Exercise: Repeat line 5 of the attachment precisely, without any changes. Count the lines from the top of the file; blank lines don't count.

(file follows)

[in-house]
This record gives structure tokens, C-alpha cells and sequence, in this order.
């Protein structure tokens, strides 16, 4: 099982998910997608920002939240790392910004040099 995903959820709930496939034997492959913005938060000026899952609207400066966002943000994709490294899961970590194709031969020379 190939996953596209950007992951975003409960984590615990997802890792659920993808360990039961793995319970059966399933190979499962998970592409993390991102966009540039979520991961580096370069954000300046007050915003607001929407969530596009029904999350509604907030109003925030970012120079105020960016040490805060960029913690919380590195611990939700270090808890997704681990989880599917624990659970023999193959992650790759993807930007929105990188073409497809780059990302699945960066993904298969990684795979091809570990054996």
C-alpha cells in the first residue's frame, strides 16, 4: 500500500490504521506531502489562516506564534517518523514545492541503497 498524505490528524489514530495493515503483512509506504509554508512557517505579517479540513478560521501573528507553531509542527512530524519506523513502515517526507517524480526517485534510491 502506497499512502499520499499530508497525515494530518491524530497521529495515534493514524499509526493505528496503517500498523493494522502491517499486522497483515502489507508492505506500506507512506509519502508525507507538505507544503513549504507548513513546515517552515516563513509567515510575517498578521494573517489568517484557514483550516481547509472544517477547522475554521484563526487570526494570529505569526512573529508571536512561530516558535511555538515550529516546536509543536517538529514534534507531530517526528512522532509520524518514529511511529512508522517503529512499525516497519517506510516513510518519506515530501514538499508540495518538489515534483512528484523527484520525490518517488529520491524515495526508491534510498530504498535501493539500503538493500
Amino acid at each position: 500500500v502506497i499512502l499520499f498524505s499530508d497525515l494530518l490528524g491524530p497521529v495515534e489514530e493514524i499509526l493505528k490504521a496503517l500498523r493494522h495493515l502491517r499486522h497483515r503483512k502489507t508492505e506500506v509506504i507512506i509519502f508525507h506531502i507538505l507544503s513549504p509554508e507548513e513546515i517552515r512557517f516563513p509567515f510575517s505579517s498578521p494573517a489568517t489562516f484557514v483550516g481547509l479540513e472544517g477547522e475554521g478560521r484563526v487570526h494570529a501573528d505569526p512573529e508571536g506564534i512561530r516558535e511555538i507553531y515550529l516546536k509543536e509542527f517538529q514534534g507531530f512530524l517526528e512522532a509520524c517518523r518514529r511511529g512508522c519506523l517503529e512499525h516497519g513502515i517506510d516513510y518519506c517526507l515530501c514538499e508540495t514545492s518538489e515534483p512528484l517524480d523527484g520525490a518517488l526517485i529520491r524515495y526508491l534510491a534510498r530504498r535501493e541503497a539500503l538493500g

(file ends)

Amino acid at each position: 500500500v502506497i499512502l499520499f498524505s499530508d497525515l494530518l490528524g491524530p497521529v495515534e489514530e493514524i499509526l493505528k490504521a496503517l500498523r493494522h495493515l502491517r499486522h497483515r503483512k502489507t508492505e506500506v509506504i507512506i509519502f508525507h506531502i507538505l507544503s513549504p509554508e507548513e513546515i517552515r512557517f516563513p509567515f510575517s505579517s498578521p494573517a489568517t489562516f484557514v483550516g481547509l479540513e472544517g477547522e475554521g478560521r484563526v487570526h494570529a501573528d505569526p512573529e508571536g506564534i512561530r516558535e511555538i507553531y515550529l516546536k509543536e509542527f517538529q514534534g507531530f512530524l517526528e512522532a509520524c517518523r518514529r511511529g512508522c519506523l517503529e512499525h516497519g513502515i517506510d516513510y518519506c517526507l515530501c514538499e508540495t514545492s518538489e515534483p512528484l517524480d523527484g520525490a518517488l526517485i529520491r524515495y526508491l534510491a534510498r530504498r535501493e541503497a539500503l538493500g